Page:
#Askingforafriend: Overcoming procrastination
By Kiesha Collins
GCU Office of Student Care
Many college students often struggle with procrastinating on an assignment from time to time. But they’re not the only ones. If you find yourself chronically dealing with putting off or not completing tasks, it may be time to make some changes in your life.
Procrastination is a short-term solution that helps us avoid stress in the immediate moment but can lead to increased pressure and anxiety in the long term.
People tend to put off tasks that feel too big or too time-consuming, leaving it to be completed in the very last moment. This tactic may have worked throughout high school without consequence, but life at college is much different.
Here are several tips for students that can help them overcome procrastination and be successful in college:
- Write down all the assignments for each class, and include their due dates.
- This visual alone can help you to prioritize which tasks need to be completed first. Organize this list by planning out which assignments you will complete for each day of the week.
- BE REALISTIC. If you know that you struggle with motivation to complete a particular assignment, break it up into smaller and more doable sections. This list is for you, so make it work for you.
- Give yourself plenty of breaks.
- When studying for quizzes and exams, it is important to take ample breaks. There is something called “cognitive load,” which means that your brain can only take in so much information at a time. Giving yourself enough breaks will allow your brain to retain more information in the long term.
- You don’t have to write a paper in one sitting. It is actually better to break up larger assignments into smaller chunks. However, if you find yourself completing such tasks at one time, make sure you get up at least once an hour.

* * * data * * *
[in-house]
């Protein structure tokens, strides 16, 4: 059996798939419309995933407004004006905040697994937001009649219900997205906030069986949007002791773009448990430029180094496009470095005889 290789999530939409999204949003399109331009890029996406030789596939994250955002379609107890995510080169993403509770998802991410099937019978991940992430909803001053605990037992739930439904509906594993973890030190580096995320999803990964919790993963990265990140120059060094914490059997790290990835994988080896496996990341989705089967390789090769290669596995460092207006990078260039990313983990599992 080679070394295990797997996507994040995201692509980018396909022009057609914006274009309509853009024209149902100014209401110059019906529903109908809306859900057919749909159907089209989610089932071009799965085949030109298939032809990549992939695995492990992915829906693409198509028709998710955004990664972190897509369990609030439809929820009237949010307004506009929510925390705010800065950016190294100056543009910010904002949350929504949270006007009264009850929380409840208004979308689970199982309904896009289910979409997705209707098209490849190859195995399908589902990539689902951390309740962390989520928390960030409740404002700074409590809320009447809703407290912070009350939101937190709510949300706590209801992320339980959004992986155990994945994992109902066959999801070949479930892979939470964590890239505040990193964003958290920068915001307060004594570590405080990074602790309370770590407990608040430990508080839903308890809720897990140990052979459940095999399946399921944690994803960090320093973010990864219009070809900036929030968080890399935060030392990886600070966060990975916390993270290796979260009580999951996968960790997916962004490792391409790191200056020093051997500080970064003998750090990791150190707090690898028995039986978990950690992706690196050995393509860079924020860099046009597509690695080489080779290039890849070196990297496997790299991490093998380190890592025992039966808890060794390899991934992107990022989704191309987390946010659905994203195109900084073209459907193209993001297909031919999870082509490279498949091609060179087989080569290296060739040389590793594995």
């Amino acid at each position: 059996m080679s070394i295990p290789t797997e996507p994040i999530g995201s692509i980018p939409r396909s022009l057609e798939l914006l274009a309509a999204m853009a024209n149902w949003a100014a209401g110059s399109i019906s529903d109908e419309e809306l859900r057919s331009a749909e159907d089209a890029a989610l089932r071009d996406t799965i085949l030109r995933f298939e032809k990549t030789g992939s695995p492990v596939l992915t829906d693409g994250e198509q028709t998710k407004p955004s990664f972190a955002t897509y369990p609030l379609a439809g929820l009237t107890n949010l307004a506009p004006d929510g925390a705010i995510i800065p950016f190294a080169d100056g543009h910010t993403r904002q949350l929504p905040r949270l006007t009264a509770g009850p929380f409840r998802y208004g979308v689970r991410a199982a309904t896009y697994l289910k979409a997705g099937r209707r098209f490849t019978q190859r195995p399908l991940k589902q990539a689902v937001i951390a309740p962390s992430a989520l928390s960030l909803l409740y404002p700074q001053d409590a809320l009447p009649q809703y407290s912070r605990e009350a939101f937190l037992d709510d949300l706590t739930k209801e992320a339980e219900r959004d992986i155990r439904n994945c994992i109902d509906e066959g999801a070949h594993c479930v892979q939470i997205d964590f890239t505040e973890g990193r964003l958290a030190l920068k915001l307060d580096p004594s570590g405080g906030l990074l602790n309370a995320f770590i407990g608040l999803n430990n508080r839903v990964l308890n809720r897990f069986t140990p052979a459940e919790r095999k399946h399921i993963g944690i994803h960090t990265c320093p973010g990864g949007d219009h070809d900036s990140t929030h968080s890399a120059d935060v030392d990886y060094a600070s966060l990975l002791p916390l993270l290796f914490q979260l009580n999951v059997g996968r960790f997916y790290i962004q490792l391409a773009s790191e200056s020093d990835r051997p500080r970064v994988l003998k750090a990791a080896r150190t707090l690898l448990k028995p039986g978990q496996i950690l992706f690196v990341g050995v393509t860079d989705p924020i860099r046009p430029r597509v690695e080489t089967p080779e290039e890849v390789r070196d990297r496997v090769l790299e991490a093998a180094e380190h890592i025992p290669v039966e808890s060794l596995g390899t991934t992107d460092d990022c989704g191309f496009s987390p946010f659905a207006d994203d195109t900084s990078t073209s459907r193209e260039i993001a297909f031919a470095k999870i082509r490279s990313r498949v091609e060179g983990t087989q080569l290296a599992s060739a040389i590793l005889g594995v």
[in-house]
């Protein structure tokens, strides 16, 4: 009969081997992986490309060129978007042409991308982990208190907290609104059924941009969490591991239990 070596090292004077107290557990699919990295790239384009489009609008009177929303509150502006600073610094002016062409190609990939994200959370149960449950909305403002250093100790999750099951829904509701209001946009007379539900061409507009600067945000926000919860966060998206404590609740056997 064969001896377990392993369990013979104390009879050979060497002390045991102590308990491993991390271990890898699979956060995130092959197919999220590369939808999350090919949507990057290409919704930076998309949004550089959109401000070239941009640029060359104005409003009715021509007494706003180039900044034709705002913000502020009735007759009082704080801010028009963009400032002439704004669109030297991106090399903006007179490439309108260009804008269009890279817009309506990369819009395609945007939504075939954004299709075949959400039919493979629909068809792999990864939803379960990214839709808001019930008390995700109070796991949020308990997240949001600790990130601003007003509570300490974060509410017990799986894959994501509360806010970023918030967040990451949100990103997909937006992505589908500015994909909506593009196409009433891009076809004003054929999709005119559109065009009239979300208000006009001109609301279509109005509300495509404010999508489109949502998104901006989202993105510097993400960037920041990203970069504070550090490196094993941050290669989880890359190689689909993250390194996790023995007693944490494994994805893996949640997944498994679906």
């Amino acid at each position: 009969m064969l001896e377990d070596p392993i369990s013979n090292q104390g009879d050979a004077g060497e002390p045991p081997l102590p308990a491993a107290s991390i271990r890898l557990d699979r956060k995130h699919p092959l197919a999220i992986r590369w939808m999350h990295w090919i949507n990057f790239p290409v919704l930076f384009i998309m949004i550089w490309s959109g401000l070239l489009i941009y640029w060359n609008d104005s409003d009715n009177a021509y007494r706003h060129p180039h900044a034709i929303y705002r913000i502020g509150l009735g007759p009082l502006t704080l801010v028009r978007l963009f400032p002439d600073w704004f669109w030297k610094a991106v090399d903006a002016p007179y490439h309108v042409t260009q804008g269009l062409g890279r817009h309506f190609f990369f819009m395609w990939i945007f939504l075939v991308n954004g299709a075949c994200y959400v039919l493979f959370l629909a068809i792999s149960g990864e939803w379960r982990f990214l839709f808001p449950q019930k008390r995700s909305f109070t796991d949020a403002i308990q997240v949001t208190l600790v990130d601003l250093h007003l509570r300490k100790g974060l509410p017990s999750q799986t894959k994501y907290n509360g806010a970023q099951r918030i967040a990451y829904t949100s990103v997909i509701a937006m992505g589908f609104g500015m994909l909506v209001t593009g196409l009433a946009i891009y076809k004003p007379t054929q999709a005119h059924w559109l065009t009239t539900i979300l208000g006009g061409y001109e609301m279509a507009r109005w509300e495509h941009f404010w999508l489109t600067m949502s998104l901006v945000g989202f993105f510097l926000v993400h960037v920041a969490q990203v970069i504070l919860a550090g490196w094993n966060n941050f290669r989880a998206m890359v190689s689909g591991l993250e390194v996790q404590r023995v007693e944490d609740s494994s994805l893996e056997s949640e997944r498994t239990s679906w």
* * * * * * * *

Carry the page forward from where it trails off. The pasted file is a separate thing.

- Be intentional about your workspace and environment.
- Reduce and eliminate distractions in your surroundings. This means finding a quiet space where you can focus and think clearly. That could be a study room in your residence hall, the library, a quiet café, etc.
- Make sure that you have all the materials you need within reach. Try not to disrupt your workflow by having to get up and grab items that you need to complete your tasks. Be organized and prepared.
- Place limits on yourself to look at social media, unrelated websites or texting/calling others during your study/work time. If you have to block yourself from your phone, place it on airplane mode. (Let others know that you will be out of contact for a period of time so that they don’t worry about you.)
Following these tips will require some level of self-discipline. At the end of the day, no one is going to make sure you complete your tasks and do well in college. It is ultimately your responsibility, so try to set yourself up for success by utilizing these tips on reducing procrastination.